Better to know some
... than all
History of Oracle
Being an Oracle database operator or administrator can be a demanding but rewarding career that carries with it a great deal of responsibility as well as authority. This book is intended to help you embark on this exciting path. I hope that within the pages of this book I can convey some of the enthusiasm and excitement I feel when working with state-of-the-art hardware and software such as Oracle8.
I think the best way to grasp a concept is to fully understand why actions are taken and the consequences of those actions. If you understand how Oracle works and its interactions with the operating system and hardware, you can more easily predict and anticipate the result of actions you take. In this book, I attempt to fully explain the workings of Oracle and the supporting software and hardware.
A Brief History of Oracle
In 1977, Larry Ellison, Bob Miner, and Ed Oates formed a company called Relational Software Incorporated (RSI). This company built an RDBMS called Oracle. Ellison, Miner, and Oates made a key decision: to develop their RDBMS using C and the SQL interface. Soon after, they came out with version 1, a prototype. In 1979, RSI delivered its first product to customers. The Oracle RDBMS version 2 worked on the Digital PDP-11 running the RSX-11 operating system and was soon ported to the DEC VAX system.
1983 heralded the release of version 3, which touted changes in the SQL language as well as performance enhancements and other improvements. Unlike earlier versions, version 3 was written almost entirely in C. At this point, RSI changed its name to Oracle Corporation.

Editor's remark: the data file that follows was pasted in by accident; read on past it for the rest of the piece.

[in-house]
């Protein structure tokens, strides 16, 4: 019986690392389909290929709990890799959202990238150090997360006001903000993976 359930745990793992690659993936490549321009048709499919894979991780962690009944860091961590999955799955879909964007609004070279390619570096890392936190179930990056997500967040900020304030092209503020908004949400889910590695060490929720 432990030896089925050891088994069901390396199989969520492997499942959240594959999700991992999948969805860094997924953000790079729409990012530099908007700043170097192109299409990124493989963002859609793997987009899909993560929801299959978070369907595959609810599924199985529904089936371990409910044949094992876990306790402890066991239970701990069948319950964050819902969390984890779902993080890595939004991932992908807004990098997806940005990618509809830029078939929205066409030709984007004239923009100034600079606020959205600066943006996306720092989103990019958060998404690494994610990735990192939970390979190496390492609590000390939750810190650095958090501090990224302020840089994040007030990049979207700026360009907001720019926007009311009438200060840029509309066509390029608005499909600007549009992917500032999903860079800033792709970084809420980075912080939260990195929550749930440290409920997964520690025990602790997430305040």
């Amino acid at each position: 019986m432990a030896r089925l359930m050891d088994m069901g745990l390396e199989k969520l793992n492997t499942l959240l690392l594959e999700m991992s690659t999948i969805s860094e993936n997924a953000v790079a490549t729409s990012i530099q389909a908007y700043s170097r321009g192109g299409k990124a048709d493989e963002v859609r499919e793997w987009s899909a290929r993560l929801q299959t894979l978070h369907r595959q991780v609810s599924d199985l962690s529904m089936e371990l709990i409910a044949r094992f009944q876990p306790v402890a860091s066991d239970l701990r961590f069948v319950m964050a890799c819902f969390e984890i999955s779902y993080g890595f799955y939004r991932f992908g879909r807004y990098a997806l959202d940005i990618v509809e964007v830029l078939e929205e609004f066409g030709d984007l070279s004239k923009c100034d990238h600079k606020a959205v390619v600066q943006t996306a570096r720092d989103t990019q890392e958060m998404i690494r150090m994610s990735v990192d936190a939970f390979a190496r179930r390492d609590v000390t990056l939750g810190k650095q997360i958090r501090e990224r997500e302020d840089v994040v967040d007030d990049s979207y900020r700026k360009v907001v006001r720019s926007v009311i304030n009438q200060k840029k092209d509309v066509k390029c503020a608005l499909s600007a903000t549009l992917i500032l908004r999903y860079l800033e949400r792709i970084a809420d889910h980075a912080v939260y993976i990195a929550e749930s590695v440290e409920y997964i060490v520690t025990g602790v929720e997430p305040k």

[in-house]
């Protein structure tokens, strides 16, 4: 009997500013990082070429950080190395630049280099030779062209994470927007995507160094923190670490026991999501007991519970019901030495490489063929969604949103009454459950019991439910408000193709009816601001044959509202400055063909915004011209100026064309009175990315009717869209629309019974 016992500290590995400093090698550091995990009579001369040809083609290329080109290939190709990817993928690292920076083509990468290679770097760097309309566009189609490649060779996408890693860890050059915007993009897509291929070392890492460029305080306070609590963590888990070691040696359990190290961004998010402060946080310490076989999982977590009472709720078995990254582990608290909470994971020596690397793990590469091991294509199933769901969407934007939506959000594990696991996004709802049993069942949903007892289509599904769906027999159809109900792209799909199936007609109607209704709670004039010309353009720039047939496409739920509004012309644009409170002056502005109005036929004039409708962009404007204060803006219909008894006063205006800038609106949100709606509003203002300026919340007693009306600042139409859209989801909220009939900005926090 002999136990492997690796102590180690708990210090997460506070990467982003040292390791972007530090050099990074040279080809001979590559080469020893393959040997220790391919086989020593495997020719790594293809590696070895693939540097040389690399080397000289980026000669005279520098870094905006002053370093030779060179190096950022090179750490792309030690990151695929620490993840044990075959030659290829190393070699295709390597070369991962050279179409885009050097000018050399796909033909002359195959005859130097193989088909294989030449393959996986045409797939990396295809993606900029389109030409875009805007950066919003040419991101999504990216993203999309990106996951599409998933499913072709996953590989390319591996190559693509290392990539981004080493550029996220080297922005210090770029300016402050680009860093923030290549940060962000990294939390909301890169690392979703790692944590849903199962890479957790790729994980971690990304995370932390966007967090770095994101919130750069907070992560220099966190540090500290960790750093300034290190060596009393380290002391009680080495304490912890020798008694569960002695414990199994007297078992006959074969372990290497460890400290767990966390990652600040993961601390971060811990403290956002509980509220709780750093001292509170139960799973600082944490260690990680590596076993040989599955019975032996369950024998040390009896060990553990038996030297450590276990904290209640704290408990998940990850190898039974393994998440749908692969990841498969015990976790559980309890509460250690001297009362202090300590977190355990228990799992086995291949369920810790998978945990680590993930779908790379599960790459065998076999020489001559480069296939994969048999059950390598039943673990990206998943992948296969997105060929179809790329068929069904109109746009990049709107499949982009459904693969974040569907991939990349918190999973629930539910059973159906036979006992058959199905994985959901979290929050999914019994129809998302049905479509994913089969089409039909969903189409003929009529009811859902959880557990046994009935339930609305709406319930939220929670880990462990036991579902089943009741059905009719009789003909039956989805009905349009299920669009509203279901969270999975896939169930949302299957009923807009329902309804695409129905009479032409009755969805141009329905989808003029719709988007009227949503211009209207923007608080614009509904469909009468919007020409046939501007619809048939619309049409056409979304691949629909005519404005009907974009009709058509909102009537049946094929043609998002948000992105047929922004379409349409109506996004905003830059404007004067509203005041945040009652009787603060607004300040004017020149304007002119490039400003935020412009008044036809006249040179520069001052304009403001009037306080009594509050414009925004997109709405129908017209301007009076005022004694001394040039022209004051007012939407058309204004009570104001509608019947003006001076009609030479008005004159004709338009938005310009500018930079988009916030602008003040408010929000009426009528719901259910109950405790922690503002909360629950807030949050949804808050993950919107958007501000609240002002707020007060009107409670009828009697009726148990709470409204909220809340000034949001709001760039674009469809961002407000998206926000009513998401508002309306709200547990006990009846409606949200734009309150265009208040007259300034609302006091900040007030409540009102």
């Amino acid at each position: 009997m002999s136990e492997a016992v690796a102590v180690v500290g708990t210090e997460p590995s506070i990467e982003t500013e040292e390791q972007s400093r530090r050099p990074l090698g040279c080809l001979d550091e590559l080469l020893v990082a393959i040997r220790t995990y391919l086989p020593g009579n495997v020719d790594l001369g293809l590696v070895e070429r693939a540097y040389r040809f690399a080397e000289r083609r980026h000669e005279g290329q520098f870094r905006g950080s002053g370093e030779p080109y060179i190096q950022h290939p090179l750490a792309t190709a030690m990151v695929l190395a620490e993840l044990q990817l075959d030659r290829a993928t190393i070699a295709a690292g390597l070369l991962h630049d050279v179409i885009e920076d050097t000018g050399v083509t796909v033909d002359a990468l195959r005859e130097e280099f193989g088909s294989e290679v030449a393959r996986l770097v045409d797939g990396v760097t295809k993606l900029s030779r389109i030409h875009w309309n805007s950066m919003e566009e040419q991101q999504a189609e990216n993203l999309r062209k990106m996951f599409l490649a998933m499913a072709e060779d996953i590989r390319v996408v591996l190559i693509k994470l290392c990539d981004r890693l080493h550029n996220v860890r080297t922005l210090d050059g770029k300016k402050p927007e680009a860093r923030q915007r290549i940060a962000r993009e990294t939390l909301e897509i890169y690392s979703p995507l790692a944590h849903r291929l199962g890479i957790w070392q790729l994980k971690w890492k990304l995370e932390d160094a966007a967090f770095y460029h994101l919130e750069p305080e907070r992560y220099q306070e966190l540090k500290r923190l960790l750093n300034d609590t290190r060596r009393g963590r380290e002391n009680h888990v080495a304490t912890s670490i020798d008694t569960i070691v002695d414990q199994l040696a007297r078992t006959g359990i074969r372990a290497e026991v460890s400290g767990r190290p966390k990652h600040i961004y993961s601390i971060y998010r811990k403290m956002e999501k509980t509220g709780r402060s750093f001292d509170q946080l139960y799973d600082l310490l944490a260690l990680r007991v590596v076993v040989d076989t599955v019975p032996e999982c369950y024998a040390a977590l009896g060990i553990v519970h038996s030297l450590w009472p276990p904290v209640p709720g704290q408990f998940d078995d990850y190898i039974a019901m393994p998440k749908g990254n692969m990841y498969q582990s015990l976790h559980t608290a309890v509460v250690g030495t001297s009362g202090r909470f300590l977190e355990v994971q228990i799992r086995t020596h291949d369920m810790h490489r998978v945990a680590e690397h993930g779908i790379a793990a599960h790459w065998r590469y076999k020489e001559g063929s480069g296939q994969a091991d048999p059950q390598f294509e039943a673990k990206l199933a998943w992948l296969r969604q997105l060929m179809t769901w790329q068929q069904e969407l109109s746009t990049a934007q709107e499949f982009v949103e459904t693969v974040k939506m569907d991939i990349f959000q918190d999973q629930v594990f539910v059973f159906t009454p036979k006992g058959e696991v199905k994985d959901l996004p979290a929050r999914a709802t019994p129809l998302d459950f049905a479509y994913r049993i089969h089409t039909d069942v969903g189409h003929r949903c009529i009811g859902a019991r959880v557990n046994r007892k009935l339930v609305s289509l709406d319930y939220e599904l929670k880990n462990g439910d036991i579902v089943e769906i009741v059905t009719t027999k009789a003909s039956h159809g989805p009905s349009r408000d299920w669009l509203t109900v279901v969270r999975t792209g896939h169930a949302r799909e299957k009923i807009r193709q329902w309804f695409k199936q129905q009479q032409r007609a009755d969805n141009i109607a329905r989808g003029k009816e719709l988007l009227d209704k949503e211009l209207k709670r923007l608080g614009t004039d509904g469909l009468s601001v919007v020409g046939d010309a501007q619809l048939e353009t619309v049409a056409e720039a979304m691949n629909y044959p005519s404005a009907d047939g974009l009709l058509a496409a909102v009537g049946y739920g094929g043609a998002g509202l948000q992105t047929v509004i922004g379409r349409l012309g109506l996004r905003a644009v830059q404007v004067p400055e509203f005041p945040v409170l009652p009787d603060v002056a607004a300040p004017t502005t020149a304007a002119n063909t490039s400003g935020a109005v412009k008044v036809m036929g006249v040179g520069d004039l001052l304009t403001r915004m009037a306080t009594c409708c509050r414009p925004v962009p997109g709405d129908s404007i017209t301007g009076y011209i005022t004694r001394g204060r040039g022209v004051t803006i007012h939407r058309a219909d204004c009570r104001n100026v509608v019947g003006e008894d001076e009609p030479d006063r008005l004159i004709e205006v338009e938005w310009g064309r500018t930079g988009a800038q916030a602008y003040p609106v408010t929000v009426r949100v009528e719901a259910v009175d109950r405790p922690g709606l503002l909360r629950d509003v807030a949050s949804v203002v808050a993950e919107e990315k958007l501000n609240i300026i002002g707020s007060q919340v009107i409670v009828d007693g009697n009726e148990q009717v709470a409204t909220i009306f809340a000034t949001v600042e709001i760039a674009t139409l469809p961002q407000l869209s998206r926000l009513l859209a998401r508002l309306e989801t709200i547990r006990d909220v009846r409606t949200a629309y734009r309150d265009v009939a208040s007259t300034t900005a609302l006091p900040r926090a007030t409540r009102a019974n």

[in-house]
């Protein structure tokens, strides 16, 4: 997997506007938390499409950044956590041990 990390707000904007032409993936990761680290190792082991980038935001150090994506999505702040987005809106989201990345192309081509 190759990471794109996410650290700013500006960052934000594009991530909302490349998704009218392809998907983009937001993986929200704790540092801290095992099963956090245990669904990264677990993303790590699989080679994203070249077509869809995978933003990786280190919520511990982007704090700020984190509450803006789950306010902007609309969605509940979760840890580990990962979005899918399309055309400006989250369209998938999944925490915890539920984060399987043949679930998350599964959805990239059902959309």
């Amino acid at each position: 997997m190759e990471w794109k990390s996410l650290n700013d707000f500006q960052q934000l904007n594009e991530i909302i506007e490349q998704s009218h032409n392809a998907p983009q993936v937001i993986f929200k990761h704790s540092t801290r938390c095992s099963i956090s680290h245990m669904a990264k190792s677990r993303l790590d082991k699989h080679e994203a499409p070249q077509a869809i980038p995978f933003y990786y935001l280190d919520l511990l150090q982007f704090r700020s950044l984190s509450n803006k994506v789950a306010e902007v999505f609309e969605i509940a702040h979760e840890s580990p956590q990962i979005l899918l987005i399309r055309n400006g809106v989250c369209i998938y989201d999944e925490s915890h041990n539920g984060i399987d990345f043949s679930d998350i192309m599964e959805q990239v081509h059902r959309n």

Oracle version 4 was released in 1984. This version supported both the VAX system and the IBM VM operating system. Version 4 was the first version to incorporate read consistency. Version 5, introduced in 1985, was a milestone because it introduced client/server computing to the market with the use of SQL*Net. Version 5 was also the first MS-DOS product to break through the 640KB barrier.
In 1988, Oracle presented version 6, which introduced low-level locking as well as a variety of performance improvements and functionality enhancements, including sequence generation and deferred writes. I was introduced to Oracle6 back in the days when we ran the TP1, TPC-A, and TPC-B benchmarks. At this point, Oracle was running on a large variety of different platforms and operating systems. In 1991, Oracle introduced the Oracle Parallel Server option on version 6.1 of the Oracle RDBMS on the DEC VAX platform. Soon the Parallel Server option was available on a variety of platforms.
Oracle7, released in 1992, included many architectural changes in the area of memory, CPU, and I/O utilization. Oracle7 is the full-featured RDBMS to which you are accustomed, the one you've been using for many years. Oracle7 introduced many advances in the area of ease of use, such as the SQL*DBA tools and database roles.
Finally, in 1997 Oracle introduced Oracle8, which added object extensions as well as a host of new features and administrative tools.
For more information about the history of Oracle (specifically about the Oracle server), check out the two-part article by Ken Jacobs in the January/February and March/April 1995 issues of Oracle Magazine.
For more information about the Oracle corporation, its products, and about working with Oracle, check out www.oracle.com. This Web site contains a wealth of information about Oracle parterships and products as well as information about the Oracle Developer Program, which specifically assists developers.